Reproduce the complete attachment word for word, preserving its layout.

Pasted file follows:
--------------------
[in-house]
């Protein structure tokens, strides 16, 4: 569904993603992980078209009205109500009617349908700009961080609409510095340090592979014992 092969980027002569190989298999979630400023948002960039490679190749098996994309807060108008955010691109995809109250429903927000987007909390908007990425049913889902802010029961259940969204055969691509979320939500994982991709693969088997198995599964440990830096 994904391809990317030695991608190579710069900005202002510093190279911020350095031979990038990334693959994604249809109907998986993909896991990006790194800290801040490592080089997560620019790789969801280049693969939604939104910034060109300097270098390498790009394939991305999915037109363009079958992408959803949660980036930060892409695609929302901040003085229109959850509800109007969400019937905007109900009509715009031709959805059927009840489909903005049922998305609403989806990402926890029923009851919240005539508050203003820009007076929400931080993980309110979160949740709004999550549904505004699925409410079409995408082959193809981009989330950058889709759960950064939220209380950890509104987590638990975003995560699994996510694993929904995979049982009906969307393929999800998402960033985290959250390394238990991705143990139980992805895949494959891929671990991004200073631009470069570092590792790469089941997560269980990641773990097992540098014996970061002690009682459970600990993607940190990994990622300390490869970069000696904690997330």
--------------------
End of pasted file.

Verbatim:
[in-house]
């Protein structure tokens, strides 16, 4: 569904993603992980078209009205109500009617349908700009961080609409510095340090592979014992 092969980027002569190989298999979630400023948002960039490679190749098996994309807060108008955010691109995809109250429903927000987007909390908007990425049913889902802010029961259940969204055969691509979320939500994982991709693969088997198995599964440990830096 994904391809990317030695991608190579710069900005202002510093190279911020350095031979990038990334693959994604249809109907998986993909896991990006790194800290801040490592080089997560620019790789969801280049693969939604939104910034060109300097270098390498790009394939991305999915037109363009079958992408959803949660980036930060892409695609929302901040003085229109959850509800109007969400019937905007109900009509715009031709959805059927009840489909903005049922998305609403989806990402926890029923009851919240005539508050203003820009007076929400931080993980309110979160949740709004999550549904505004699925409410079409995408082959193809981009989330950058889709759960950064939220209380950890509104987590638990975003995560699994996510694993929904995979049982009906969307393929999800998402960033985290959250390394238990991705143990139980992805895949494959891929671990991004200073631009470069570092590792790469089941997560269980990641773990097992540098014996970061002690009682459970600990993607940190990994990622300390490869970069000696904690997330």